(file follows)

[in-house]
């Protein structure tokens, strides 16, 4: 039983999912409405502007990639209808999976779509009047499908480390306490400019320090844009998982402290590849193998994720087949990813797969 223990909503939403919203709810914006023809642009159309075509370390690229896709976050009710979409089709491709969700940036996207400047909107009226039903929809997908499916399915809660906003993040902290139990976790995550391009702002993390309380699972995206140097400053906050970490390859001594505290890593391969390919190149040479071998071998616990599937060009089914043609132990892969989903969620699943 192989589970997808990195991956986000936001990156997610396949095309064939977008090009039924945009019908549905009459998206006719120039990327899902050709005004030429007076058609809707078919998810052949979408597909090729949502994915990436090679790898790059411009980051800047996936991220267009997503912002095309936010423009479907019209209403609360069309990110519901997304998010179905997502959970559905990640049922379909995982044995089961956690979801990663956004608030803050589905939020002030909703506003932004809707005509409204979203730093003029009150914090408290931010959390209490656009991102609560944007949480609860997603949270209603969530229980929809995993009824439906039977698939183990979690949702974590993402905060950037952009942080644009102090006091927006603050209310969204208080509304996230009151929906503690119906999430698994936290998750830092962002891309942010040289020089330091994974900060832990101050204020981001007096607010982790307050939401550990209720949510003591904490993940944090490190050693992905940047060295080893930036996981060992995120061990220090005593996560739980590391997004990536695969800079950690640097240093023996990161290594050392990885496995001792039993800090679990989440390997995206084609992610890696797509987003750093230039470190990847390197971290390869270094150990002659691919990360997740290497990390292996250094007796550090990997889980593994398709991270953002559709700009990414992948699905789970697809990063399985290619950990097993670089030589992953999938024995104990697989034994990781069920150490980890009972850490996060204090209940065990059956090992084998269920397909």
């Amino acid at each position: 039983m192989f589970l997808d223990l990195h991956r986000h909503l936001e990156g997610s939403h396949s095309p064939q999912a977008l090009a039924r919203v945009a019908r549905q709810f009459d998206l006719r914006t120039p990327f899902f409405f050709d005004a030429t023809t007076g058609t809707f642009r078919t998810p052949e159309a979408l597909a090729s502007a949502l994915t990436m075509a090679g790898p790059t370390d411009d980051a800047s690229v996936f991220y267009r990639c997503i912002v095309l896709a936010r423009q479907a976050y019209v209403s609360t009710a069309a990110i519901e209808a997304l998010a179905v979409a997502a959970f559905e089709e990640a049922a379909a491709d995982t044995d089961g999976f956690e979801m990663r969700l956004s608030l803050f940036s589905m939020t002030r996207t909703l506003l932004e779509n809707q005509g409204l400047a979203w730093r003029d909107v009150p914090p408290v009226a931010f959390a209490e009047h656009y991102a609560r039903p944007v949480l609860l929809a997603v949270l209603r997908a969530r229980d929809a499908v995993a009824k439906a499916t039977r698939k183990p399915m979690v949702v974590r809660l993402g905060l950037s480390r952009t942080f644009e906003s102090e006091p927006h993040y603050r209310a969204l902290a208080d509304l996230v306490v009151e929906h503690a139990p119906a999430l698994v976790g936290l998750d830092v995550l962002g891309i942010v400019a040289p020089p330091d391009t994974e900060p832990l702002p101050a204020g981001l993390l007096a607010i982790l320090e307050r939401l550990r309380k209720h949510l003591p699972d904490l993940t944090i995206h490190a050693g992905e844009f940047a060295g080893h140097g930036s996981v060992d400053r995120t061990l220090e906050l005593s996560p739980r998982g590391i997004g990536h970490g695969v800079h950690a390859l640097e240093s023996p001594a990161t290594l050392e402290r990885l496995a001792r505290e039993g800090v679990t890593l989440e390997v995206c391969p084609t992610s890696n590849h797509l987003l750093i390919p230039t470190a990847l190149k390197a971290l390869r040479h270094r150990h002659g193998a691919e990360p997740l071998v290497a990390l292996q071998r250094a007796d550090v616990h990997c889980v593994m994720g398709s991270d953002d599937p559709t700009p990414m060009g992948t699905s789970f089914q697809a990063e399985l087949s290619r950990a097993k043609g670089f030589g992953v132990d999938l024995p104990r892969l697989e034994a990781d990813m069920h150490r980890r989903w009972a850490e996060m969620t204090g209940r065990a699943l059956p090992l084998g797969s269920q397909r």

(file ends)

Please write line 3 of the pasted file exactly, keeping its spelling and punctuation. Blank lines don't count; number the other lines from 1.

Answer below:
């Amino acid at each position: 039983m192989f589970l997808d223990l990195h991956r986000h909503l936001e990156g997610s939403h396949s095309p064939q999912a977008l090009a039924r919203v945009a019908r549905q709810f009459d998206l006719r914006t120039p990327f899902f409405f050709d005004a030429t023809t007076g058609t809707f642009r078919t998810p052949e159309a979408l597909a090729s502007a949502l994915t990436m075509a090679g790898p790059t370390d411009d980051a800047s690229v996936f991220y267009r990639c997503i912002v095309l896709a936010r423009q479907a976050y019209v209403s609360t009710a069309a990110i519901e209808a997304l998010a179905v979409a997502a959970f559905e089709e990640a049922a379909a491709d995982t044995d089961g999976f956690e979801m990663r969700l956004s608030l803050f940036s589905m939020t002030r996207t909703l506003l932004e779509n809707q005509g409204l400047a979203w730093r003029d909107v009150p914090p408290v009226a931010f959390a209490e009047h656009y991102a609560r039903p944007v949480l609860l929809a997603v949270l209603r997908a969530r229980d929809a499908v995993a009824k439906a499916t039977r698939k183990p399915m979690v949702v974590r809660l993402g905060l950037s480390r952009t942080f644009e906003s102090e006091p927006h993040y603050r209310a969204l902290a208080d509304l996230v306490v009151e929906h503690a139990p119906a999430l698994v976790g936290l998750d830092v995550l962002g891309i942010v400019a040289p020089p330091d391009t994974e900060p832990l702002p101050a204020g981001l993390l007096a607010i982790l320090e307050r939401l550990r309380k209720h949510l003591p699972d904490l993940t944090i995206h490190a050693g992905e844009f940047a060295g080893h140097g930036s996981v060992d400053r995120t061990l220090e906050l005593s996560p739980r998982g590391i997004g990536h970490g695969v800079h950690a390859l640097e240093s023996p001594a990161t290594l050392e402290r990885l496995a001792r505290e039993g800090v679990t890593l989440e390997v995206c391969p084609t992610s890696n590849h797509l987003l750093i390919p230039t470190a990847l190149k390197a971290l390869r040479h270094r150990h002659g193998a691919e990360p997740l071998v290497a990390l292996q071998r250094a007796d550090v616990h990997c889980v593994m994720g398709s991270d953002d599937p559709t700009p990414m060009g992948t699905s789970f089914q697809a990063e399985l087949s290619r950990a097993k043609g670089f030589g992953v132990d999938l024995p104990r892969l697989e034994a990781d990813m069920h150490r980890r989903w009972a850490e996060m969620t204090g209940r065990a699943l059956p090992l084998g797969s269920q397909r």